Due to CSC’s continued failure to remove its washers and dryers, the Association sent CSC a pre-suit demand letter providing that if CSC did not remove its washers and dryers within 15 days, the Association, as landlord, would evict CSC from the Association’s laundry rooms. Although CSC ultimately removed its washers and dryers in compliance with the Association’s letter, it was merely the beginning of its aggressive fight which resulted in a lawsuit being filed by CSC against the Association and Commercial Laundries for breach of the laundry lease, tortious interference, conversion, and unlawful detainer, which was the subject of this case.

At trial, CSC argued that disconnecting its washers and dryers without legal process or CSC’s knowledge or consent was tantamount to being ousted from the Association’s laundry rooms. In the end, the case was decided by a jury. Yes, that’s right, CSC’s dispute went to the jury. As an aside, think of the tens of thousands of dollars expended in legal fees and costs just to get to that point. The jury ultimately decided in favor of the Association and Commercial Laundries. Then CSC appealed and lost. Thus the trial court’s jury decision was upheld by Florida’s Fourth District Court of Appeal.

On appeal, CSC again argued that disconnecting its washers and dryers without legal process or CSC’s knowledge or consent was tantamount to an “ouster” from the Association’s laundry rooms and wrongful repossession of the laundry rooms by the Association. In legal terms, that is referred to as “unlawful detainer.” In defense, the Association argued that the disconnecting was not ouster and repossession because CSC’s washers and dryers were never removed from the laundry rooms.

The Court provided that there are three factors in an unlawful detainer action: (1) the plaintiff (CSC) was in peaceful possession of the premises (the laundry rooms); (2) the plaintiff (CSC) was ousted of actual possession of the premises (the laundry rooms); and (3) the defendant (the Association and Commercial Laundries) withheld possession of the premises (the laundry rooms) from the plaintiff (CSC) without consent or legal process.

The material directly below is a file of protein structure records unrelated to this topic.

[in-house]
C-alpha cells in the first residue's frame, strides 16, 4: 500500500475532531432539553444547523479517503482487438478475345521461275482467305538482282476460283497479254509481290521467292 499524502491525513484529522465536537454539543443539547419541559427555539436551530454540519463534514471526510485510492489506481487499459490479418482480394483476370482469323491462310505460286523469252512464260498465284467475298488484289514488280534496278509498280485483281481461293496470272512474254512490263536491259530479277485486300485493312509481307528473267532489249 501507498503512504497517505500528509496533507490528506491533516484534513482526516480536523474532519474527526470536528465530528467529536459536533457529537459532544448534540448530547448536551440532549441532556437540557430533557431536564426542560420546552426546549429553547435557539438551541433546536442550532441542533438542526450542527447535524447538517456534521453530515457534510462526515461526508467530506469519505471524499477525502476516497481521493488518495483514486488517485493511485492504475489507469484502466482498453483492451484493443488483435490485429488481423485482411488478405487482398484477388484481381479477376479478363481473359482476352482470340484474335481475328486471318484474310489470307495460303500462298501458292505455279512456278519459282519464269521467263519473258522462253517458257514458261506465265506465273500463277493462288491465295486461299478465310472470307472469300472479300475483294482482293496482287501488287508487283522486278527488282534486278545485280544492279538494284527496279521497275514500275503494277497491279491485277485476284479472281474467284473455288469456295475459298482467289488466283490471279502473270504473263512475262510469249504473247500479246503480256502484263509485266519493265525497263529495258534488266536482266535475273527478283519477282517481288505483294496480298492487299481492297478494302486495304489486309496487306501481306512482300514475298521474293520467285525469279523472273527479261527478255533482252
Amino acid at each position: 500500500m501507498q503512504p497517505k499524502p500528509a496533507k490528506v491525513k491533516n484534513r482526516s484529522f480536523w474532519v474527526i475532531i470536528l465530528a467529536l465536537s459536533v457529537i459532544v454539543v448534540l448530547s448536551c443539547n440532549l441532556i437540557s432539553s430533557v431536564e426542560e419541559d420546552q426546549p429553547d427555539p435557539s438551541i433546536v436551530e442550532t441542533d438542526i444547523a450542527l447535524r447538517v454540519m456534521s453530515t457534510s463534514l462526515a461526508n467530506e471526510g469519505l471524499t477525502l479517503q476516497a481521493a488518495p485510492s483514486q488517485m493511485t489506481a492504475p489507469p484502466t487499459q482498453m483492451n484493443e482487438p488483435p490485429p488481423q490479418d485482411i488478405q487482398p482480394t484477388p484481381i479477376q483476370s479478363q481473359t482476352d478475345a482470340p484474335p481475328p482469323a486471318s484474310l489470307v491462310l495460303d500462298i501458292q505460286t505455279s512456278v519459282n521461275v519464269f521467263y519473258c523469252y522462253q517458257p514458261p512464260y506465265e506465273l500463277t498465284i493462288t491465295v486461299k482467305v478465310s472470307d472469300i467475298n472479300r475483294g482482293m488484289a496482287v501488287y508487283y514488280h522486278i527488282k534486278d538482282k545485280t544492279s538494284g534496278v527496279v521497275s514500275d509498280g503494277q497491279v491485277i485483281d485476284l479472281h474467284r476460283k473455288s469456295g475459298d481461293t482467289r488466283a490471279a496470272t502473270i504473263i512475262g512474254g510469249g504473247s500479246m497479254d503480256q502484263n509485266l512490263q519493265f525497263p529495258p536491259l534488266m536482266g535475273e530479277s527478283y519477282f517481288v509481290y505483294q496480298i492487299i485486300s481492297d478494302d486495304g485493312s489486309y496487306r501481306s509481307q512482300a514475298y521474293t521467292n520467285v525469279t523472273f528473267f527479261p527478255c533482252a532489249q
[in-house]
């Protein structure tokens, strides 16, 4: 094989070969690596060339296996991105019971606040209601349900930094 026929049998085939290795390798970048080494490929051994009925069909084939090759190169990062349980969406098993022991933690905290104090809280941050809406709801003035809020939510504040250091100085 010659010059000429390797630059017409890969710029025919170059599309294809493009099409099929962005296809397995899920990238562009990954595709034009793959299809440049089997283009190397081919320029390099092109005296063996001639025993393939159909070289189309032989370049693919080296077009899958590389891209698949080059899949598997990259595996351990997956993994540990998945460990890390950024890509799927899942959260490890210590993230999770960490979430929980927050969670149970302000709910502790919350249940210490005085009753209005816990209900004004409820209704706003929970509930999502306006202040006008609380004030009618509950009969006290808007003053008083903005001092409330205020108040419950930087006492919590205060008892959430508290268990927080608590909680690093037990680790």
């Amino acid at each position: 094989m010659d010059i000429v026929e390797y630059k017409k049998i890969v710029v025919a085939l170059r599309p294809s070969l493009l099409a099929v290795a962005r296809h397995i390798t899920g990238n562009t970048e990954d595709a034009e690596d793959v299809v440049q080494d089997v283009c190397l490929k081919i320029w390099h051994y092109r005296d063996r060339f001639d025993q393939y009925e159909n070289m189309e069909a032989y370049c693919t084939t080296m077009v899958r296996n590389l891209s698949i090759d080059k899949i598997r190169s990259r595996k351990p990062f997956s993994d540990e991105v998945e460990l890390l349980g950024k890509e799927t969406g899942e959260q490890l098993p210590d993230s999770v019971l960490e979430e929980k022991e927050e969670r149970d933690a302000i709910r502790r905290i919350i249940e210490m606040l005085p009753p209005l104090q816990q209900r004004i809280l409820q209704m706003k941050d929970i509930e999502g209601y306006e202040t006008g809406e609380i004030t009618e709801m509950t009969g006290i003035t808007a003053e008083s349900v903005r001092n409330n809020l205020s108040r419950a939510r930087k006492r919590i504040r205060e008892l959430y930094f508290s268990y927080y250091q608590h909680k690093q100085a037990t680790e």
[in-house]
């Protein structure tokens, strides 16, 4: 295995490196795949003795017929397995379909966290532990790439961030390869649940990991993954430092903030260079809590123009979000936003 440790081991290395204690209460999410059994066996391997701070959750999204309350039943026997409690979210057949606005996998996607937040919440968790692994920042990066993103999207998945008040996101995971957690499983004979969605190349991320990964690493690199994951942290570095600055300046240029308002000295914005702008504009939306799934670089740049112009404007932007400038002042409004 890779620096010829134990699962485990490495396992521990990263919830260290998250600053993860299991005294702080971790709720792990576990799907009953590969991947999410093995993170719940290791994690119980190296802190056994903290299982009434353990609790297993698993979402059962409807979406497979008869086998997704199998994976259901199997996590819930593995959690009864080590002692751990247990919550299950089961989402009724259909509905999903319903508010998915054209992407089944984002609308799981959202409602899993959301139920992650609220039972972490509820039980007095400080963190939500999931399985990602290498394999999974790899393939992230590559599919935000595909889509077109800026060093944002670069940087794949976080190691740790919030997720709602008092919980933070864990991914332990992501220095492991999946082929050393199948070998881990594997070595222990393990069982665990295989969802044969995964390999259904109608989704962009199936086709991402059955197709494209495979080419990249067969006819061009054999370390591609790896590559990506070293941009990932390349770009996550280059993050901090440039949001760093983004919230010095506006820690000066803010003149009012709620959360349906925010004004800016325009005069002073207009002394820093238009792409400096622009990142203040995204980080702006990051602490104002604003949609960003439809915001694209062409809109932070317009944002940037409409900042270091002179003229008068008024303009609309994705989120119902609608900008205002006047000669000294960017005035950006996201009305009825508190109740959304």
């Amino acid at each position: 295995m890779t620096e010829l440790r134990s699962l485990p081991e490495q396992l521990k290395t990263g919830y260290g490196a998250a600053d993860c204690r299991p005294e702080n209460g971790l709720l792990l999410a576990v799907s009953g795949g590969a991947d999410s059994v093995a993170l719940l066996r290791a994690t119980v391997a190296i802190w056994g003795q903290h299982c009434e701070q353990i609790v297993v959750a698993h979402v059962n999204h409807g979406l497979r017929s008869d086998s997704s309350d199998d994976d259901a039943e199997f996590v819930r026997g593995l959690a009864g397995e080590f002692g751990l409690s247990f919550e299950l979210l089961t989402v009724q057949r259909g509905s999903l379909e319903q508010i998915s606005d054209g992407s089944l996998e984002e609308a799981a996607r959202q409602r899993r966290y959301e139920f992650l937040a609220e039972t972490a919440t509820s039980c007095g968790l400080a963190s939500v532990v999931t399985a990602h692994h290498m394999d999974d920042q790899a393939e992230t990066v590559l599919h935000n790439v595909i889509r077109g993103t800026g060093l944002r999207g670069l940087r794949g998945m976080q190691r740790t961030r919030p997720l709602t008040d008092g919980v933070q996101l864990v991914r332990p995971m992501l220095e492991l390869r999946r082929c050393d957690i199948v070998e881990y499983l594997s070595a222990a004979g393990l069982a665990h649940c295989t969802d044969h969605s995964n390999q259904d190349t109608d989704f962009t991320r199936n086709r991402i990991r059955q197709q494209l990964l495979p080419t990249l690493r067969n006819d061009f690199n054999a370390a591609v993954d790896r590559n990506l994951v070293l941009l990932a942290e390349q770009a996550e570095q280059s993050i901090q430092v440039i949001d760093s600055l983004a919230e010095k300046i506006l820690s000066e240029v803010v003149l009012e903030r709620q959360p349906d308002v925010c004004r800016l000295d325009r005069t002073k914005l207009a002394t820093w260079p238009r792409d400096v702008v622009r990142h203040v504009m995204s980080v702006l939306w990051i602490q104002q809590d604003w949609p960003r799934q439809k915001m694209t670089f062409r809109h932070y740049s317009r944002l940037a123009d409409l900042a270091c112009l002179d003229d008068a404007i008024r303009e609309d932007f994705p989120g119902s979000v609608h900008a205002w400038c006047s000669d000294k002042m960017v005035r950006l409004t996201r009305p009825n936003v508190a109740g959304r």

Because CSC’s washers and dryers were never removed from the laundry rooms, the Court held that the action of disconnecting CSC’s washers and dryers and moving them to the side of the laundry rooms did not amount to ouster of CSC from its actual possession of the laundry rooms as required by an action for unlawful detainer. While the disconnecting and relocation of the washers and dryers may be a form of what the Court refers to as “constructive or useful dispossession,” unlawful detainer actions require actual dispossession, which did not occur in this case.

Laundry leases, while often quite short, are also often written in tiny print whose terms can even give an experienced lawyer a run for the money as to the lease’s long-term implications. The laundry lease makes up for its brevity with obnoxious long-term effects and difficult concepts for a layman to understand. With that in mind, this case demonstrates the need for the association’s lawyer to review all of the association’s contracts. Just because the lease is two pages long, this does not mean its financial implications are not extremely far reaching.

In any event, it is great to the see an association prevail against the laundry machine vendor!